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Viagra Information

Couple in bed who have used Viagra

How does Viagra work?

Viagra is the brand name for sildenafil citrate, which is a PDE-5 (Phosphodiesterase Type 5) inhibitor. Other medicines in the same family include Levitra (vardenafil) and Cialis (tadalafil). Viagra is an effective treatment for erectile dysfunction and works by increasing blood flow to the erectile tissue of the penis to make it easier for ED sufferers to gain and maintain an erection. The treatment is not an aphrodisiac and doesn’t enhance your libido, it will only work when you are sexually aroused.

How do I take Viagra?

You should take Viagra around 1 hour before sex and ideally on an empty stomach. Alcohol and food can impair the effects of the treatment and it’s recommended you don’t drink more than one or two units of alcohol when you’re using this medication. Alcohol can also temporarily cause a lowering of your blood pressure, increasing the risk of side effects such as dizziness when you take Viagra. You must not take more than one tablet at any time and should not take more than one tablet in a 24 hour period. Viagra should not be taken within 24 hours of taking any other ED treatment.

How fast will Viagra work?

Normally Viagra is effective about one hour after you take the tablet. It should be taken without food or alcohol for the best results, as consuming a high fat or heavy meal will delay it's onset of action, as will drinking more than one or two units of alcohol. It usually remains effective for 4 hours. This does not mean your erection will last this long, rather that you will be able to get an improved erection more easily during this period of time if sexually aroused. You should not take it unless you intend to have sex.

How effective is Viagra?

Viagra has been shown to be very effective in helping many men with ED to get an improved erection. However, the level of success does depend on the underlying cause of the erectile dysfunction, the severity of any underlying cause, any anxiety and the degree of sexual stimulation. We would usually advise you try Viagra on at least 8 different occasions before we can assess whether it is effective for you and before switching to an alternative ED medicine or trying a higher dose (if safe and appropriate). If Viagra does not improve your erection, this could be due to many factors and it is worth discussing this further with a doctor and ensuring you have had the checks and tests we advise with your GP.

What are the side effects of Viagra?

As with most prescription medicines, there are some side effects associated with Viagra. These are usually mild to moderate and of a short duration. The most common side effects include: light headedness, headaches, facial flushing, a blue tint to your vision, stuffy nose and/or indigestion.

If you experience any chest pain when using Viagra or your erection lasts for longer than four hours please contact emergency services and seek medical help immediately.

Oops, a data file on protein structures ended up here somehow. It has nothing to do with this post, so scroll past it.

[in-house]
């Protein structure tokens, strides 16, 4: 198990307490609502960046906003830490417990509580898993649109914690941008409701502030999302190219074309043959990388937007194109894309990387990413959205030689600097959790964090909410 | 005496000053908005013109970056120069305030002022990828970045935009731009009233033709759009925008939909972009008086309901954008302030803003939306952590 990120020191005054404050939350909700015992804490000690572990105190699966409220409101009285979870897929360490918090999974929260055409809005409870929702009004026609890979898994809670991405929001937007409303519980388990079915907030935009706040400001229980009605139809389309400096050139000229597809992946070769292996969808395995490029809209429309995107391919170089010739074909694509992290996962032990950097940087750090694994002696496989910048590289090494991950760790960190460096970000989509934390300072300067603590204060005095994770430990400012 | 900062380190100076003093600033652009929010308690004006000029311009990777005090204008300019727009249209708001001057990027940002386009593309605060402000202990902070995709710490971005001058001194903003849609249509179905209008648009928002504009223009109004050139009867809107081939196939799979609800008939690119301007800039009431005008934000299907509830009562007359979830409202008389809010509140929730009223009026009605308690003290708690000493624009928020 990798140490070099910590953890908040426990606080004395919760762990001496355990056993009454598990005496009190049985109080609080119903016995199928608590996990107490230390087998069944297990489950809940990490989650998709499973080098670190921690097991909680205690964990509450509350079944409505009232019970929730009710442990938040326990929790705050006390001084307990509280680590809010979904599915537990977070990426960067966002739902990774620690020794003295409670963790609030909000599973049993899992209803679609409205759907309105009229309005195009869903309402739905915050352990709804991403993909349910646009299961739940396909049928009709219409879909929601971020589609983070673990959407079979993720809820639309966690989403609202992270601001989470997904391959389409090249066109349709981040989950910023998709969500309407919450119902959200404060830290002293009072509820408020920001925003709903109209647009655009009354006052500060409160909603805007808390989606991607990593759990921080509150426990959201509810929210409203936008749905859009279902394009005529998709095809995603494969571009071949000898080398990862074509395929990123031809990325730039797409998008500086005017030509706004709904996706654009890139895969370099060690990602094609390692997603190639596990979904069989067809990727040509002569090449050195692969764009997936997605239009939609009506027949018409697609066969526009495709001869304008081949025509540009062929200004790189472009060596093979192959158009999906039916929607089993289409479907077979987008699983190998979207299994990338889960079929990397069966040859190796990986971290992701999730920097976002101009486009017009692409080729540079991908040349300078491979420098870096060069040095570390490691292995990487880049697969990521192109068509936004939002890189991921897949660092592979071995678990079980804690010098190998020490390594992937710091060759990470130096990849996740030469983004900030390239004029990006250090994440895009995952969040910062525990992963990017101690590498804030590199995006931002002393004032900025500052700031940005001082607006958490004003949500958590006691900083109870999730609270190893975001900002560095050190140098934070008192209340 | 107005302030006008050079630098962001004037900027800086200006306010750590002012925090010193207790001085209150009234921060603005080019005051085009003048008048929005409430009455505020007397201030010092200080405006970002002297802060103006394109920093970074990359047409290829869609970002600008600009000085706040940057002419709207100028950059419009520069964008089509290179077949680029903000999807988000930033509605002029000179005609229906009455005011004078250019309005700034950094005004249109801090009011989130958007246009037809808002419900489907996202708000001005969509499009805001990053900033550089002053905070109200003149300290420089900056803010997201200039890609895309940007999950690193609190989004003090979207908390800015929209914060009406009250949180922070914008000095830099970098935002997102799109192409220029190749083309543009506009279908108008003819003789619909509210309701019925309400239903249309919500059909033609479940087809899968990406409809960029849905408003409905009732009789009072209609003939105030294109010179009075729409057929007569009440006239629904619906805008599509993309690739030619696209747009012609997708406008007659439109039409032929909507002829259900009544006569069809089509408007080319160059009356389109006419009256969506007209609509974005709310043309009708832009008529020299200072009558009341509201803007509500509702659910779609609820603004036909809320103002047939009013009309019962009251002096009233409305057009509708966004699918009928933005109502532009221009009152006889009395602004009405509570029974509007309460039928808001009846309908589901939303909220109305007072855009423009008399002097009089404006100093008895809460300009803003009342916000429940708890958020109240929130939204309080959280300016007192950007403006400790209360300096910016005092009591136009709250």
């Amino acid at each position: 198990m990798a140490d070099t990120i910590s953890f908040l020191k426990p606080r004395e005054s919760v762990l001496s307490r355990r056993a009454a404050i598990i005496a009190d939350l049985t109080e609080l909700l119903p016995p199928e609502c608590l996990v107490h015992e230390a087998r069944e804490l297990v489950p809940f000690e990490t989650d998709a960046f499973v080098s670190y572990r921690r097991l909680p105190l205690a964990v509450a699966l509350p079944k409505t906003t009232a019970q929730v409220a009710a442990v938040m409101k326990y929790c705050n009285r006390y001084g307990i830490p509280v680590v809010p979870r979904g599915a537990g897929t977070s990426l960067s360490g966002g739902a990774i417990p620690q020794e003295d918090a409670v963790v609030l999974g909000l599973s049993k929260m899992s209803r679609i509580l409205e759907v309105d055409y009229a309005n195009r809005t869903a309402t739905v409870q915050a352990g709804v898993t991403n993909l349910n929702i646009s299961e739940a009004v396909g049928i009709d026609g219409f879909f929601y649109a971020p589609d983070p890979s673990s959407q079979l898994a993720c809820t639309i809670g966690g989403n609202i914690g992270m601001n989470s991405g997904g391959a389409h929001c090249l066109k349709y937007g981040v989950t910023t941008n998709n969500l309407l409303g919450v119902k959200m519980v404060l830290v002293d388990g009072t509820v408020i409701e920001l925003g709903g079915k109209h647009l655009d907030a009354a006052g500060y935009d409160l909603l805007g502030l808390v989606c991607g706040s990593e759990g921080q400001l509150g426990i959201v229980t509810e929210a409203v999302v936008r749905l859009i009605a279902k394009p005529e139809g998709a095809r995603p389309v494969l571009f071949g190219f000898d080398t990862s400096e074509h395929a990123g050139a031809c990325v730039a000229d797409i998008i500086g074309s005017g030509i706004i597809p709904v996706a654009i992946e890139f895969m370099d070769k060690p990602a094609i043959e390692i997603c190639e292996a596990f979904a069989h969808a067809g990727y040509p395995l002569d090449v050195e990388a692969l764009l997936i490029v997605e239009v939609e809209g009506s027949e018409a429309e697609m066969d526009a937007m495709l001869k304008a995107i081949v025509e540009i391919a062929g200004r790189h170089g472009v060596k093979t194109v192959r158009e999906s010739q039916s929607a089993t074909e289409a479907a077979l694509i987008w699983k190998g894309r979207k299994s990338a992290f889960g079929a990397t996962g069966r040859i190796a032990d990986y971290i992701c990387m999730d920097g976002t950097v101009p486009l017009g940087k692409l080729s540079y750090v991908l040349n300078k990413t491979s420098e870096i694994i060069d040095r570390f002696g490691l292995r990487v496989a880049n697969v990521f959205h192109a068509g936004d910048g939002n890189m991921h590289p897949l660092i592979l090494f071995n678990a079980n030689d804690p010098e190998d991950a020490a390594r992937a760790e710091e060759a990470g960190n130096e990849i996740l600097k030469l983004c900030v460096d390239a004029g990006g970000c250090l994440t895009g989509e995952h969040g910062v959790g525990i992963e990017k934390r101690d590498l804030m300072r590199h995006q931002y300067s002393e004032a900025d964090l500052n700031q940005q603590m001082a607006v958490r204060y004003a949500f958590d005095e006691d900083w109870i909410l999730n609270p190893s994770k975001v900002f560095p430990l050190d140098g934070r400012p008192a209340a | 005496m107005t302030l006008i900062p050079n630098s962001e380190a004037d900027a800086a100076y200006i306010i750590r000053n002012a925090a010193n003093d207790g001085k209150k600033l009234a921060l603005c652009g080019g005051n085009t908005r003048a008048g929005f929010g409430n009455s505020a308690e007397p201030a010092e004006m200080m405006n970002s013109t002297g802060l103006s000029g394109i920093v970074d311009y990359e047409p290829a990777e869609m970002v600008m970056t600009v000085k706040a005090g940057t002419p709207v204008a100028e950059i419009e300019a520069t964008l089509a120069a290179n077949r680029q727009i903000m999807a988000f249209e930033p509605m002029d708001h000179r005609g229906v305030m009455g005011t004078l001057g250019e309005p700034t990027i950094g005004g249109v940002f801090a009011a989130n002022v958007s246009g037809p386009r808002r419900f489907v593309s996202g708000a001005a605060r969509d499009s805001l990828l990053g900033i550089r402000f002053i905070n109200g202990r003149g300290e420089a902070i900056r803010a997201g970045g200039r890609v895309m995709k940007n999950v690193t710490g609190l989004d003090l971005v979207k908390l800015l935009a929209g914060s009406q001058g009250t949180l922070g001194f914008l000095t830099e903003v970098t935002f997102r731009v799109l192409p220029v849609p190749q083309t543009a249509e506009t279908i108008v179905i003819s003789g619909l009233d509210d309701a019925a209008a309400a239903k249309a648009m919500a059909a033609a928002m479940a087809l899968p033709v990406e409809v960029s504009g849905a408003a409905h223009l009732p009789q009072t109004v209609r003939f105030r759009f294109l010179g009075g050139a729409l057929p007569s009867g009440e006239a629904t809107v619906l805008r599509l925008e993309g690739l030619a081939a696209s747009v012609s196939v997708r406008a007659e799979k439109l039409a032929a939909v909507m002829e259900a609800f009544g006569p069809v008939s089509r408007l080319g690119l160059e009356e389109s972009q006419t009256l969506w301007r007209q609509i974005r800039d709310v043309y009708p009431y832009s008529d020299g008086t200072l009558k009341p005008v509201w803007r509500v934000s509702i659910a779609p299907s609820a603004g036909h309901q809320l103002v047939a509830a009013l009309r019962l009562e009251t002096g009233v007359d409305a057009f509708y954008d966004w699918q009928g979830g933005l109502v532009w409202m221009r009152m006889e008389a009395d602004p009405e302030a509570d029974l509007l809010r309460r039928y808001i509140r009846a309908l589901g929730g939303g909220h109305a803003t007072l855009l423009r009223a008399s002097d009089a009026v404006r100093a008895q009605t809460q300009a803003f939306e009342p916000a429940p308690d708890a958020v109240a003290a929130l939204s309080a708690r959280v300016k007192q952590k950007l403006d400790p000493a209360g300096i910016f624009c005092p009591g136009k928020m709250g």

Please read the patient information leaflet that accompanies the medication, before taking Viagra, for a full list of potential side effects and warnings.

Other medicines and Viagra:

Viagra should not be taken if you are taking certain medicines due to serious and potentially life threatening interactions. It is extremely important that you let us know about ALL the medicines you have or are taking every time you use our service.

Nitrates: Do not use Viagra if you are taking Nicorandil or any Nitrate containing medication. Nitrates are found in some heart medications such as a GTN spray or tablets that you put under your tongue and isosorbide mononitrate/dinitrate used for angina, as well as in certain recreational drugs; in particular “poppers”, “room odorizers” and “aromas”. Nitrates can also be found in other medications so it's very important you list all medicines and recreational drugs you have or are taking when asked, this is because when combined with ED medications they can cause a serious and life threatening drop in your blood pressure which can be fatal.

Alpha-blockers: These include terazosin, tamsulosin, doxazosin, prazosin and alfuzosin. If you are taking alpha blockers then you must leave at least a six hour gap between taking the alpha-blocker and taking Viagra, otherwise the combination can cause a dangerous drop in your blood pressure.

This is not a full list of all the medication interactions - Viagra can interact dangerously with other medicines. Please list ALL the medicines you are taking when asked. If you subsequently start taking a new medication, before taking your Viagra please always check with a doctor first, to ensure the Viagra is still safe to take.

The underlying causes of erectile dysfunction

Viagra does not treat the underlying cause of the erectile dysfunction, which can be a sign of a more serious health problem. This could be physical - most commonly due to vascular disease (narrowing of the blood vessels) or psychological (e.g. stress, anxiety and depression).

Viagra can help improve your confidence and reduce the anxiety and stress caused by the ED itself helping to break the vicious cycle of failure to get an erection.

In many men ED is a sign of an underlying physical health condition such as diabetes, high blood pressure, high cholesterol or a hormonal problem so it is really important to have the tests we recommend so that any underlying conditions and risk factors can be treated.

Please remember ED can be an ‘early warning’ sign for heart disease and stroke especially in men over the age of 40 so it’s really important to have these checks.

If you think you have erectile dysfunction, click here to complete our free medical assessment or if you think Viagra may be the right treatment for you click here. Our doctors will then assess whether you are suitable for treatment.